The sudden retirement of Chicago White Sox first baseman Adam LaRoche came as a bit of a shock to the baseball world this week. Sure, the veteran has been dealing with back issues and a major dip in production in recent years, but it’s not too often you see a guy call it quits during the middle of Spring Training, especially when he’s due to make $13 million this upcoming season.
But news of LaRoche hanging them up became even stranger when White Sox team president Ken Williams shed some light on why he may have made that decision.
According to Rosenthal, who published a statement from Williams on his Facebook page, the White Sox didn’t completely “ban” LaRoche from bringing his kid, Drake, in the clubhouse. They did, however, ask him to cut back on how frequently he tagged along, which was literally all of the time.
“There has been no policy change with regards to allowance of kids in the clubhouse, on the field, the back fields during spring training. This young man that we’re talking about, Drake, everyone loves this young man. In no way do I want this to be about him.
“I asked Adam, said, ‘Listen, our focus, our interest, our desire this year is to make sure we give ourselves every opportunity to focus on a daily basis on getting better. All I’m asking you to do with regard to bringing your kid to the ballpark is dial it back.’
“I don’t think he should be here 100 percent of the time – and he has been here 100 percent, every day, in the clubhouse. I said that I don’t even think he should be here 50 percent of the time. Figure it out, somewhere in between.
“We all think his kid is a great young man. I just felt it should not be every day, that’s all. You tell me, where in this country can you bring your child to work every day?”
Drake LaRoche made some headlines of his own last year, too. The internet was outraged to find out the 14-year-old didn’t know who the hell Bo Jackson was, but Drake also was dubbed the White Sox “26th man” by the Chicago Tribune in the middle of last season. He even traveled with the team.
And sure, it’s a feel-good human interest story that the elder LaRoche — a second-generation ballplayer who spent a lot of time with his dad in pro locker rooms as a kid — gets to bond with his son in an extraordinary environment that not many father-sons get to experience. By all accounts, he seems like a great family man.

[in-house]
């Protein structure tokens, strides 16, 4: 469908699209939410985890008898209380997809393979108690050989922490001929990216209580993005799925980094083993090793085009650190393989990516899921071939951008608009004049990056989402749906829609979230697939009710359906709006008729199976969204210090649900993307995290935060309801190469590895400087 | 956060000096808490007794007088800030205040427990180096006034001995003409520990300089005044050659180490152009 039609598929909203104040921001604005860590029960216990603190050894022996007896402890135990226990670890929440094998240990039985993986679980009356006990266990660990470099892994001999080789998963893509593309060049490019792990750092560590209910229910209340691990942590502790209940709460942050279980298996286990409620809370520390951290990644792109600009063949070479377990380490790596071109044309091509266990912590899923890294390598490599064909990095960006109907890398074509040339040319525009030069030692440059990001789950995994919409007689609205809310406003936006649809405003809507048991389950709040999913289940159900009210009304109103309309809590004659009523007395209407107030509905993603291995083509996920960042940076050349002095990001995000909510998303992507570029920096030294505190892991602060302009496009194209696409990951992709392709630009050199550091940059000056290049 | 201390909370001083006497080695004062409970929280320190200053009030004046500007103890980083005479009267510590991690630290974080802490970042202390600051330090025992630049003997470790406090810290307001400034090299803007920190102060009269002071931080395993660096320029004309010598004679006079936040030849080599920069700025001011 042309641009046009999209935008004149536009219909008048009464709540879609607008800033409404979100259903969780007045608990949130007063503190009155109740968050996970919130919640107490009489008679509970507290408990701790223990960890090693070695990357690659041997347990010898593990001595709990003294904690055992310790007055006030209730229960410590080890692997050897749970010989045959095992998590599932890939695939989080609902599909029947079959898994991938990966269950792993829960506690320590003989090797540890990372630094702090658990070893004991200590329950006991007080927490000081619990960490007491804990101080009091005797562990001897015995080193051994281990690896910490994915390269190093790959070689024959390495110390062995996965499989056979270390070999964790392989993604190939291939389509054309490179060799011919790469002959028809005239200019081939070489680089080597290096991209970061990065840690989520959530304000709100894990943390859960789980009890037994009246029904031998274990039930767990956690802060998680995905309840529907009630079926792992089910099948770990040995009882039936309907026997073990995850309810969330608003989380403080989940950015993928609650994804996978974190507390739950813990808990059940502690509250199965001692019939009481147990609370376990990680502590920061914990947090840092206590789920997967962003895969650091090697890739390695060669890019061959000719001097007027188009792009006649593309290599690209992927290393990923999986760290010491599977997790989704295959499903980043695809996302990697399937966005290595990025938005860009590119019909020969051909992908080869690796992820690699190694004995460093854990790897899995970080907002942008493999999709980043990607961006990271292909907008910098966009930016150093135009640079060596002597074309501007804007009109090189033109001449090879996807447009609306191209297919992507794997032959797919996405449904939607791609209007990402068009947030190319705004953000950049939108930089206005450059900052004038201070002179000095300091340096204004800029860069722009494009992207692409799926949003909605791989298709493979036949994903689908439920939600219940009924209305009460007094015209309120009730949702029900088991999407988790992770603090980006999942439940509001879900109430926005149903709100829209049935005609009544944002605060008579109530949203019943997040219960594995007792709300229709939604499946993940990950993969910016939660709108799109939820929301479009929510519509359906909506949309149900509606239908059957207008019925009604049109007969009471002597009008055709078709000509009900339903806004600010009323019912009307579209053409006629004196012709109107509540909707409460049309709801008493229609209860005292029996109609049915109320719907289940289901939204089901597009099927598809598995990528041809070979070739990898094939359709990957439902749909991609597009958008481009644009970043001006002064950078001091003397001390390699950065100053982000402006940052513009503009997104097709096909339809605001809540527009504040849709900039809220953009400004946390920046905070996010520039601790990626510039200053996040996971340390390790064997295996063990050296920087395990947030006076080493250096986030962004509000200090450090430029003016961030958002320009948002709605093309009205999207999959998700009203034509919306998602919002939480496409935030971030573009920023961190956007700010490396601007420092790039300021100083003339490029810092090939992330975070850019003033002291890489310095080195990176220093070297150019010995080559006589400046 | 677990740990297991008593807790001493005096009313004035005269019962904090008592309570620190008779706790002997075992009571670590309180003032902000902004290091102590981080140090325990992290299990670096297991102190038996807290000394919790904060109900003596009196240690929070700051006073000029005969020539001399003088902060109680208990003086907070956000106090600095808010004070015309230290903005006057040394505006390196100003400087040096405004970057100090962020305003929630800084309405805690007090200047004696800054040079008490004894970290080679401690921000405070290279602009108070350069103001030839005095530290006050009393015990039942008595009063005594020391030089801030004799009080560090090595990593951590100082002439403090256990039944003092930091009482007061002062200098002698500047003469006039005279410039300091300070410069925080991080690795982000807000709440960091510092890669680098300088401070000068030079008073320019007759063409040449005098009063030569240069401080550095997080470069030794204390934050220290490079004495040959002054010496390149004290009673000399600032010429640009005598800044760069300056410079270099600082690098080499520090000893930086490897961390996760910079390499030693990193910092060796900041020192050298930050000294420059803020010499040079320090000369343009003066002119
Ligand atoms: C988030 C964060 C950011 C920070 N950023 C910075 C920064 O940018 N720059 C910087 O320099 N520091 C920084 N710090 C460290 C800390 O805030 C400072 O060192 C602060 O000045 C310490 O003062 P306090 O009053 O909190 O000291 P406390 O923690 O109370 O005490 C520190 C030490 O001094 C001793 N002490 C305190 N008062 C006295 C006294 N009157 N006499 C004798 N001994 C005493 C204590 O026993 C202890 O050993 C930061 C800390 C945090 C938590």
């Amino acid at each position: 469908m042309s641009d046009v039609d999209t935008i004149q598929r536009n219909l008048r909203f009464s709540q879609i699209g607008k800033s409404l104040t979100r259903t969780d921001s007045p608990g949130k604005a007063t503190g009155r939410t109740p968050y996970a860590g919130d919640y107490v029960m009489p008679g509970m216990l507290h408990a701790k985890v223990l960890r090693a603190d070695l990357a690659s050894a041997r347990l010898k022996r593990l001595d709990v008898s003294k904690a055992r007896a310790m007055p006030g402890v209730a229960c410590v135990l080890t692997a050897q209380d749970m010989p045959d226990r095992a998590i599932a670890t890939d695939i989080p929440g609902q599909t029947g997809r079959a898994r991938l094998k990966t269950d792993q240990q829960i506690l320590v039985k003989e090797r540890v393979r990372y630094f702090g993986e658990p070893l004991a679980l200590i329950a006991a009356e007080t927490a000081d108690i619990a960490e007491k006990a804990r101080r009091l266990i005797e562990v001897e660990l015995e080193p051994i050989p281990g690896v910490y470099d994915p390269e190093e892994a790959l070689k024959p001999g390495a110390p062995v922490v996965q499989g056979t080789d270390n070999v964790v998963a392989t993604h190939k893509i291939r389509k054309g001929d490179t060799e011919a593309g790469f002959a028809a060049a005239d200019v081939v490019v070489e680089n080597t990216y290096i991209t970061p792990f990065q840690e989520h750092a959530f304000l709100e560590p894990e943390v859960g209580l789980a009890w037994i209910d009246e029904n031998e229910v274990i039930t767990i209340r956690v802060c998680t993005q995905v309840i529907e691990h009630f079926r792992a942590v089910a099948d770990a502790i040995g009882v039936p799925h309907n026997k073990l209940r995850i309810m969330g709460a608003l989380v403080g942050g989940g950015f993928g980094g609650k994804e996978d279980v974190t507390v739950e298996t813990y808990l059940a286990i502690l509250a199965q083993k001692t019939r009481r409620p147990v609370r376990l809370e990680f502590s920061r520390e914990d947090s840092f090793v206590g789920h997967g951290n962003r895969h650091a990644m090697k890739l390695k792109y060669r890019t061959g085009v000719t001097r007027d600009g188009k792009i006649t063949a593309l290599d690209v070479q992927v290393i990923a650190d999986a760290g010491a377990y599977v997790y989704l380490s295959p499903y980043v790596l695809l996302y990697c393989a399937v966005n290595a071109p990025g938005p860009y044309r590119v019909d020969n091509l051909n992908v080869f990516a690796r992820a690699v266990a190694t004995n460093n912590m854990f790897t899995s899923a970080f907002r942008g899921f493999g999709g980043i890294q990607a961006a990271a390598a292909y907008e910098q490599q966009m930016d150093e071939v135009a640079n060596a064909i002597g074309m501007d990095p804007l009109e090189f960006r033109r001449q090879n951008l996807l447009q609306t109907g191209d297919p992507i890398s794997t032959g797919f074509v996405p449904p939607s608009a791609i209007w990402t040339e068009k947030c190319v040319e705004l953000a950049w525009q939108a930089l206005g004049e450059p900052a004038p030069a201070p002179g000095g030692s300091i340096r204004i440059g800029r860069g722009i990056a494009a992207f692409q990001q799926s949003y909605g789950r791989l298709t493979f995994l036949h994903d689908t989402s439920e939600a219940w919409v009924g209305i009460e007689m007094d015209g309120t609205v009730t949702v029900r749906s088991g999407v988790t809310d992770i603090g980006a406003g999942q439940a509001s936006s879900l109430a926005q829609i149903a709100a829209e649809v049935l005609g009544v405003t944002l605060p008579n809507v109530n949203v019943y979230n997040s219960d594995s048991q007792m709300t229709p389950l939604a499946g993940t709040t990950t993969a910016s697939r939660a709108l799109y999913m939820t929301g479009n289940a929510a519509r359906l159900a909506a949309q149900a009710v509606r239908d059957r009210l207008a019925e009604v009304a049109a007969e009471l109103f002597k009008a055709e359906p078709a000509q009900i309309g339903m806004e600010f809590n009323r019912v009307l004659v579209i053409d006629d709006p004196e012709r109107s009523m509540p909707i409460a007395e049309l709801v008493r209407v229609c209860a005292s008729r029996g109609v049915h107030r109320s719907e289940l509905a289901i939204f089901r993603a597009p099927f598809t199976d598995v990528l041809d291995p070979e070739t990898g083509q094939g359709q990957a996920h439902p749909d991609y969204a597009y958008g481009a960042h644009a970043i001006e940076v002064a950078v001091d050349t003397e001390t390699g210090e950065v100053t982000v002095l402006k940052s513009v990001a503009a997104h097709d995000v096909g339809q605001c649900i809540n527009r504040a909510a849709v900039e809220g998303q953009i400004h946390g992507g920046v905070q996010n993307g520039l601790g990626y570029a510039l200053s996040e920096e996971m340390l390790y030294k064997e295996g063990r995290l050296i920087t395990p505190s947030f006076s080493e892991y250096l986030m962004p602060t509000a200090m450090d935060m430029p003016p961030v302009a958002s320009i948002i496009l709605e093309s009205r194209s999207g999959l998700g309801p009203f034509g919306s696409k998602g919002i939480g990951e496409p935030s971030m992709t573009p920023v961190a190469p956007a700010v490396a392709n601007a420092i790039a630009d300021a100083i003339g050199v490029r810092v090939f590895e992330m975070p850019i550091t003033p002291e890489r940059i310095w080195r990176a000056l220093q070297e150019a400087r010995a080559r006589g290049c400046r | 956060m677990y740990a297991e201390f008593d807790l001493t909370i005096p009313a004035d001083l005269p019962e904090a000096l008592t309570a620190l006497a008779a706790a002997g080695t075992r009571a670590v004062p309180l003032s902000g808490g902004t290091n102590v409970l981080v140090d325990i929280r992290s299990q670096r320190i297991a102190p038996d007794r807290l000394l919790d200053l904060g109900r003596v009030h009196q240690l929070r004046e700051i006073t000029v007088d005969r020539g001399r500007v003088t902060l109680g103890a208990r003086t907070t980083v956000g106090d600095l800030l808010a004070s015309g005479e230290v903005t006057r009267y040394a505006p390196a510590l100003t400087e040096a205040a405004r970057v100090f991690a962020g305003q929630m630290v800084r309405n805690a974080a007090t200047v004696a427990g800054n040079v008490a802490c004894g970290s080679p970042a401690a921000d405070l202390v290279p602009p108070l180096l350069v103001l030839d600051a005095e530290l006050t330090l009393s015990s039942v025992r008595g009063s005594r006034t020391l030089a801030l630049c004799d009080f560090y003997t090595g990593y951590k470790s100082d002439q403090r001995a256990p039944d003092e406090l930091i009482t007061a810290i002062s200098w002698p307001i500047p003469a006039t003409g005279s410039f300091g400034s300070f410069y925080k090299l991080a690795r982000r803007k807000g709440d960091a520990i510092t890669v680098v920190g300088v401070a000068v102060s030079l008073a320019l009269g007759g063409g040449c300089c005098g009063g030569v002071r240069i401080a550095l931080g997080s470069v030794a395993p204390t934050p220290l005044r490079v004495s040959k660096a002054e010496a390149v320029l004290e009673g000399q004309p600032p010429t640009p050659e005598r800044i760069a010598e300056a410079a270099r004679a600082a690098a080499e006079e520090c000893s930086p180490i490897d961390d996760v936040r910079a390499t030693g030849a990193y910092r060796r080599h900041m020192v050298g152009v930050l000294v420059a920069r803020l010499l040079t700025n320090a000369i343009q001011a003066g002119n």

“It’s like having your son and your best friend alongside you all day long, at work, which never gets to happen. I don’t know many jobs where you can bring your kid and not have to put him in day care somewhere. It’s been awesome.”
But let’s not get it twisted; Williams is in the right here. Even if you love kids, there’s gotta be a line, especially in the workplace. If you didn’t sign up to work around children all day at your job, you shouldn’t be forced to spend all day around kids. You show me a guy who brings his young kid into the clubhouse every single damn day, I’ll show you 24 other pissed off teammates – even if they won’t go on the record about it.
Not to mention being around a MLB clubhouse 100 percent of the time may not be in the child’s best interest. Far be it from me to give parenting advice — I have enough trouble getting out of bed and dressing myself in the morning — but such a situation may lead one to wonder about the boy’s schooling, a topic that was brought up when LaRoche was a member of the Nationals back in 2013.
“We’re not big on school. I told my wife, ‘He’s going to learn a lot more useful information in the clubhouse than he will in the classroom, as far as life lessons.’ ”
Long ago, LaRoche prioritized bringing Drake with him over traditional schooling. He goes to class in winter. In Viera, he brings schoolwork with him and sees a private tutor at a Sylvan Learning Center. They live in a small Kansas town, and LaRoche arranged Drake’s education with the public school. LaRoche said Drake’s school is fine so long as Drake passes standardized tests.
It’s understandable that a guy would want to retire to spend more time with his family. That happens all the time in sports, and it’s as good a reason as any to walk away from the game. But typically when that’s the case, an athlete will make the call during the offseason, not during the preseason after he’s essentially been scolded by ownership for failing to recognize the separation between family space and work space. In what world do you quit your $13 million job because your boss asks you not to bring your kid to work with you every single day?
It’s a really bizarre story, but one might assume the White Sox aren’t all too upset about clearing that money off the books for a guy who hit .207 last year.